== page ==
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I’ve been targeted with acid attack and death threats, says Dominic Raab, after Sir David Amess’ death


DOMINIC Raab today revealed police had to step in to stop an acid attack against him and that he’s faced three death threats in the last two years.

The deputy PM warned online hate against politicians is now “out of control” as he paid tribute to Tory MP Sir David Amess.


Dominic Raab revealed he’s been targeted with an acid attack and death threats[/caption]


The deputy PM spoke out after the murder of Tory MP Sir David Amess shocked Britain[/caption]

He said extra safety measures like private security guards and stab vests could be introduced to help protect elected representatives.

But he also warned that “there is never going to be a 100% safety net” against those who wish to do parliamentarians harm.

His remarks came after Labour MP Tulip Siddiq revealed she receives abusive messages online every single day.

The shadow minister for children said she gets a violent threat, such as rape or murder, on average once every three weeks.

Mr Raab said he was on the end of three “significant death threats” during his time as foreign secretary.

The most recent one was “someone threatening to throw acid over me” which he said resulted in a police “intervention”.

He said: “I think a lot people would be surprised at how widespread it is, and not just abuse but serious, concerted threats.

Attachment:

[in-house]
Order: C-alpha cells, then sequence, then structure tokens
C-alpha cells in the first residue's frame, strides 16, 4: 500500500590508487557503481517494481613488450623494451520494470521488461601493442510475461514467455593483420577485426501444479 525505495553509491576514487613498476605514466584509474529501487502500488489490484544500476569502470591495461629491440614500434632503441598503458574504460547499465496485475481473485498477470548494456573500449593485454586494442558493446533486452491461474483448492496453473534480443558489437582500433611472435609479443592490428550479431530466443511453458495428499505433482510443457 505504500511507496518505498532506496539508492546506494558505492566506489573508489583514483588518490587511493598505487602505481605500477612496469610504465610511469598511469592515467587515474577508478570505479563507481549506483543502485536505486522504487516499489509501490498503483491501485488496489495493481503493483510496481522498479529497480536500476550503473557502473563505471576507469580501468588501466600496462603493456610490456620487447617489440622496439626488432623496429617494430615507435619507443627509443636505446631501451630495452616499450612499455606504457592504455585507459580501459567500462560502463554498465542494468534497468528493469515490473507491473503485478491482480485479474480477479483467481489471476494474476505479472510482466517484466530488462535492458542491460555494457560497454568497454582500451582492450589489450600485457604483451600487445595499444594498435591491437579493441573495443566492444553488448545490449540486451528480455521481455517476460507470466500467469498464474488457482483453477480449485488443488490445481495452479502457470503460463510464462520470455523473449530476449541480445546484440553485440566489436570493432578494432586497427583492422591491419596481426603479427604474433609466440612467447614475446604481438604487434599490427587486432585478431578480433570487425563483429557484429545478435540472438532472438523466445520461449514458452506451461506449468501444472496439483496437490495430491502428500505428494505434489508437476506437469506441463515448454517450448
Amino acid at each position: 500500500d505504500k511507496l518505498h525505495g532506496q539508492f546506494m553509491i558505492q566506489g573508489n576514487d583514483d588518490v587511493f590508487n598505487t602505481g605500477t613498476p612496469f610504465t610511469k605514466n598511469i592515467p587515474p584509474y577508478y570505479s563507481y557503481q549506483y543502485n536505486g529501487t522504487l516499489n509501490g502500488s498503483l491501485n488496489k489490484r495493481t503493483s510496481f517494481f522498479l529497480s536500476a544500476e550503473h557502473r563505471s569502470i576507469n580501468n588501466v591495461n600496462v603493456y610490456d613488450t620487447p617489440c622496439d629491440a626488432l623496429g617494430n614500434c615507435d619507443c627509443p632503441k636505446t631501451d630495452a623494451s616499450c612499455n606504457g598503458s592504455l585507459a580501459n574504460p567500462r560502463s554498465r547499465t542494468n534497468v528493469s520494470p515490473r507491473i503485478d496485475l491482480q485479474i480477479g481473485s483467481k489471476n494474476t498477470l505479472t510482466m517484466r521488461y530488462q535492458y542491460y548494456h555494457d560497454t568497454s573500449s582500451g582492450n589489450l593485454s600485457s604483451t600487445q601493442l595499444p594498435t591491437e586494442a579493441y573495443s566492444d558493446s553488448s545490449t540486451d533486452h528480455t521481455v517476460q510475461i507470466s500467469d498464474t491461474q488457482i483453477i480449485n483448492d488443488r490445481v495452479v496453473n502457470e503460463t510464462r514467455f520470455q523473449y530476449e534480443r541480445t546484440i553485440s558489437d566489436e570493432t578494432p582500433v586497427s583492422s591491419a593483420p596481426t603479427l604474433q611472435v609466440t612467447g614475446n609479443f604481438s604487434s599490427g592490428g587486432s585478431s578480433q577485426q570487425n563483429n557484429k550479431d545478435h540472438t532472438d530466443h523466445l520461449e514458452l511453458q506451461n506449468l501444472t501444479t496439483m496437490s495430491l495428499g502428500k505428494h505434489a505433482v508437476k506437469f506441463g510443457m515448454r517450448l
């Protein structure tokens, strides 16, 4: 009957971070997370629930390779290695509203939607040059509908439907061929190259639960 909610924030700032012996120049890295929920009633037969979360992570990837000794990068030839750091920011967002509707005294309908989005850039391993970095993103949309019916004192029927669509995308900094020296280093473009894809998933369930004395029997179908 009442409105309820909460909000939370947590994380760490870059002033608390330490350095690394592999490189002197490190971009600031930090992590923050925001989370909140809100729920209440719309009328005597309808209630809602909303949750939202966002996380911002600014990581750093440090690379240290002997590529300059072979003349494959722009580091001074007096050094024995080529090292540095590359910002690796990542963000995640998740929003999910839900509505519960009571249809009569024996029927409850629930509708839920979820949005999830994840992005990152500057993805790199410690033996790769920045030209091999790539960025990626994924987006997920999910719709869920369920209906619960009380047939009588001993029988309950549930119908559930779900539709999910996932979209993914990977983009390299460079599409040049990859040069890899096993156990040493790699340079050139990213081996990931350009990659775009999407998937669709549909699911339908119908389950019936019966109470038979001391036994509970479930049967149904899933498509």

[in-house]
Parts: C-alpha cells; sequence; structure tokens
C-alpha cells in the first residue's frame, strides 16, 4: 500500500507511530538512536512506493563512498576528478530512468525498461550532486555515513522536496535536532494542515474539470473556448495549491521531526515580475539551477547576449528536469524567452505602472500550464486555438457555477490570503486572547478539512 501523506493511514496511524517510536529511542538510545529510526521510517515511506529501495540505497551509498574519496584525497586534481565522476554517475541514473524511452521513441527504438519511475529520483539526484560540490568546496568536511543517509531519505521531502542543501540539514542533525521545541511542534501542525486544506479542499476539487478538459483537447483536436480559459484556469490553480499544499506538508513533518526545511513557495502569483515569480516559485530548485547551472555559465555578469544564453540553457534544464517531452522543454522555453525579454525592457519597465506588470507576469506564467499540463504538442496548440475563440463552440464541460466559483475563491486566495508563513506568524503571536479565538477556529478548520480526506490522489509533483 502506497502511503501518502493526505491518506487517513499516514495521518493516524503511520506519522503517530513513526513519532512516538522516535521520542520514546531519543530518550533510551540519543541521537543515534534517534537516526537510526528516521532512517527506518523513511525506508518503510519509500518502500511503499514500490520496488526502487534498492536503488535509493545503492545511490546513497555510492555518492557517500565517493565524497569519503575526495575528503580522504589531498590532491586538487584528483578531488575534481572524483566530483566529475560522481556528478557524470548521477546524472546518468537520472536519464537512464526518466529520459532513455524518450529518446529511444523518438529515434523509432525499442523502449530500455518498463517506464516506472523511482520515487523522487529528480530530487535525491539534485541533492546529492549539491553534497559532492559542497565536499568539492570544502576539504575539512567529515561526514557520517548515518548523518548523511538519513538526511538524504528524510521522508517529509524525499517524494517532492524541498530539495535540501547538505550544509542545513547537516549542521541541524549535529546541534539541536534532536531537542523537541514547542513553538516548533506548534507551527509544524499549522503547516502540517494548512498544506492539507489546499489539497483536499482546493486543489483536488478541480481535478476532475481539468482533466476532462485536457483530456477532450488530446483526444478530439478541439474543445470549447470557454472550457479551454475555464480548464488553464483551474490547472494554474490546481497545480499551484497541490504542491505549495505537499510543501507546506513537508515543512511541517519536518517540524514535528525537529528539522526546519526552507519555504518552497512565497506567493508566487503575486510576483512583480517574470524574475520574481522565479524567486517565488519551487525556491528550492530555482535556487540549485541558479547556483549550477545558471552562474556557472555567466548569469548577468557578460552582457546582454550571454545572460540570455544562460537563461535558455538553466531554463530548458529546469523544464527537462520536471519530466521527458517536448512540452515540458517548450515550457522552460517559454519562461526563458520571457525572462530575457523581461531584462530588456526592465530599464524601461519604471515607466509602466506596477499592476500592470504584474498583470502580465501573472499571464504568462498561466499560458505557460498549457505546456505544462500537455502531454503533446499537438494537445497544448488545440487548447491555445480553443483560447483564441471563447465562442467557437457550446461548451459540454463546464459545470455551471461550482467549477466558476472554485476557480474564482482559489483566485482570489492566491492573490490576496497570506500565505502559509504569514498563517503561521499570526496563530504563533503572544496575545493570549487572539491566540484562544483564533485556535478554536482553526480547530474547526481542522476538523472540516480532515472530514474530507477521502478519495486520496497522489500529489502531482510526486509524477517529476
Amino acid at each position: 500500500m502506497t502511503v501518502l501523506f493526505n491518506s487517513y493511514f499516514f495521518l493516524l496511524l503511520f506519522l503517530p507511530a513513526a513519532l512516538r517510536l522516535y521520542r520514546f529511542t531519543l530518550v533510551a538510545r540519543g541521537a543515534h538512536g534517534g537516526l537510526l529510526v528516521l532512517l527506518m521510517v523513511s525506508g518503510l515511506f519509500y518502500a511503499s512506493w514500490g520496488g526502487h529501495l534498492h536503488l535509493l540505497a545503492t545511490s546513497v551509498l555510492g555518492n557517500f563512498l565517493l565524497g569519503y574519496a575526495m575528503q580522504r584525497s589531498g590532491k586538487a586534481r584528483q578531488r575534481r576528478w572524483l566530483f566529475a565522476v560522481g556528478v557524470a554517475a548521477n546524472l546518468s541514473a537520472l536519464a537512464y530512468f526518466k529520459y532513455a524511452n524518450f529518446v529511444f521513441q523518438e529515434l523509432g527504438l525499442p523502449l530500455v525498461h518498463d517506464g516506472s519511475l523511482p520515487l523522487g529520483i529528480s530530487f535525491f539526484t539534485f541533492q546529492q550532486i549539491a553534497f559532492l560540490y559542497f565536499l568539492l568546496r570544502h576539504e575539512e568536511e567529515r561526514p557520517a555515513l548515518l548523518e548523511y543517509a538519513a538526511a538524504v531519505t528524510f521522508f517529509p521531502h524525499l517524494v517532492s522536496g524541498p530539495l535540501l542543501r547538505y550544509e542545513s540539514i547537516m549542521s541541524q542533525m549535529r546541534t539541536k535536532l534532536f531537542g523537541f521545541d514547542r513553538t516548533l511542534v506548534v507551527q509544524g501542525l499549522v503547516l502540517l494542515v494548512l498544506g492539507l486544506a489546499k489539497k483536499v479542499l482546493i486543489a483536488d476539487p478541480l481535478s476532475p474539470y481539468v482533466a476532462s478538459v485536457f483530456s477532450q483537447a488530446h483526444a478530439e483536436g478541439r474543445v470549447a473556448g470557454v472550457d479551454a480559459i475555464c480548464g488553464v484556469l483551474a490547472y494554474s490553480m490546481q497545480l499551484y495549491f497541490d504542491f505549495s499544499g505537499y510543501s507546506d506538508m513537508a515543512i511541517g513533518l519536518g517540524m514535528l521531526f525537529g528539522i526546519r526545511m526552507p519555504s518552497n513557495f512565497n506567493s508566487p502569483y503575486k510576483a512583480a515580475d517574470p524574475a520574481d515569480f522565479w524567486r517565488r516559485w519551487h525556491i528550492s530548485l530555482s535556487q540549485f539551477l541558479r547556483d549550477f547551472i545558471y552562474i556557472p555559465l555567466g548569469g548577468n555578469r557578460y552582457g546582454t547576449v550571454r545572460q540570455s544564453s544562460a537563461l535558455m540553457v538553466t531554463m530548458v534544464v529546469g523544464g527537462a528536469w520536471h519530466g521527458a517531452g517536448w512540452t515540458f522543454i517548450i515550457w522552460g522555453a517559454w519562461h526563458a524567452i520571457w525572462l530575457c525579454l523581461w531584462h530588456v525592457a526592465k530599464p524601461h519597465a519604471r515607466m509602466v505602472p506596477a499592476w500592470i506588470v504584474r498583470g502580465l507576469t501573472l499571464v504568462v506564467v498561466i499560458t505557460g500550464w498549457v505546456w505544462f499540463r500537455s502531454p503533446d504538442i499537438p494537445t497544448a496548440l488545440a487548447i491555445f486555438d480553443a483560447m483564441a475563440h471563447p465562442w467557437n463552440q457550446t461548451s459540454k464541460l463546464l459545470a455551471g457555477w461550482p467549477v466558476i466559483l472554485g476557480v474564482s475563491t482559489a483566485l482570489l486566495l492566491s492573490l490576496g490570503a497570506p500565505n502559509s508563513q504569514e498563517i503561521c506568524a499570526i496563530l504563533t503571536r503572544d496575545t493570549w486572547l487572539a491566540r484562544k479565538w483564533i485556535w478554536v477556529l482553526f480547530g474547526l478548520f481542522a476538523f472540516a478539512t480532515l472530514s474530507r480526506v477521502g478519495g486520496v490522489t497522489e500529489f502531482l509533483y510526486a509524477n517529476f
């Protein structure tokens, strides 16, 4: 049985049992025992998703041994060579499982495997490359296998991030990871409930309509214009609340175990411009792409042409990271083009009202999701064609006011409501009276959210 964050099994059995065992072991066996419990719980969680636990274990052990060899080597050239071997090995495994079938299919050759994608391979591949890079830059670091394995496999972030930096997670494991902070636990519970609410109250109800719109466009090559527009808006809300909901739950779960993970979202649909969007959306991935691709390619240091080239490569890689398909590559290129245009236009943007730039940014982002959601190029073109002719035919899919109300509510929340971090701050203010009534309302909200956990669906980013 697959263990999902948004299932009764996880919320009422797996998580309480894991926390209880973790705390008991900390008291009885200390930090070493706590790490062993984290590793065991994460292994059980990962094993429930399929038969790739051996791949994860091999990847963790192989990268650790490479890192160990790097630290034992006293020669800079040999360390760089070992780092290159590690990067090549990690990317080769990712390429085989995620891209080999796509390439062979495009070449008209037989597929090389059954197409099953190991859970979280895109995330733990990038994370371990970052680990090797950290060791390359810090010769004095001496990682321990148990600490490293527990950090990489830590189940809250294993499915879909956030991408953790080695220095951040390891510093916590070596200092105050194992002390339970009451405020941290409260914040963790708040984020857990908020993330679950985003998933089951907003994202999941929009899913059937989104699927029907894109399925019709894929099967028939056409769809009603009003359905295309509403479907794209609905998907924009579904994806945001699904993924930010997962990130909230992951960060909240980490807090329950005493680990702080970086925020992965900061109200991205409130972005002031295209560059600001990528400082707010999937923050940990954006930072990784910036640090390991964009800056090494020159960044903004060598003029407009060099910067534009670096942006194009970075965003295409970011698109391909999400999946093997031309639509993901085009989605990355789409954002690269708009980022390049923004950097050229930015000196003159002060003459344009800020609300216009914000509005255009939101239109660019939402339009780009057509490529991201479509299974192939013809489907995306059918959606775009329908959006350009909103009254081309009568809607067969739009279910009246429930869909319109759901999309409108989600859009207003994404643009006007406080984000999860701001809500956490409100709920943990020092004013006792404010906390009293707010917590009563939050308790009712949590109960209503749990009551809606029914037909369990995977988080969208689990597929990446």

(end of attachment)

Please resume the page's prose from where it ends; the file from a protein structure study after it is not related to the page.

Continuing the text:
“We do see the constant vilification of politicians and MPs, particularly online.

“Since 2010 I’ve been very conscious the risk to us as representatives has increased.

“The coarsening of debate and the polarisation has led to much more personal attacks on individuals rather than just passionate debate on the issue.

“I think that’s partly where we’ve just seen something go wrong over the last 11 years.”

But he insisted he doesn’t want to move constituency work online or have plain clothes cops stationed at his surgeries.

Mr Raab, now the Justice Secretary, raised fears that would have a “chilling effect” on people coming forward who need his help.

He added: “A number one thing is we do not allow something like this to undermine, corrode or erode our democracy. We don’t let the terrorists win.”

We do see the constant vilification of politicians and MPs, particularly online

Deputy PM Dominic Raab

And he said there needs to be a “team effort” between politicians, social media, and journalists to dial down rhetoric.

He said: “It’s incumbent on all of us to think very carefully about how we approach politics.”

Local police forces have started contacting all MPs to see what more can be done to help boost security.

Commons speaker, Sir Lindsay Hoyle, said protection mustn’t end when politicians step outside the “fortress” Westminster.

But he also warned against a “knee-jerk reaction” and insisted he doesn’t want to see US-style armed guards for elected representatives here.

Today a man was arrested after Labour’s Chris Bryant received death threats in the wake of Sir David’s death.

The Rhondda MP said he was sent the malicious post after calling for people to be kinder in politics.

Mr Bryant warned that political debate is now “more sour now than I’ve known it in 20 years”.

He said: “Some of the political debates have been really vicious and sharp.

“I think it’s women, black and ethnic minority and gay MPs who get the brunt of it, but everybody gets some of this.”

Sir David was stabbed and killed at a constituency meeting on Friday
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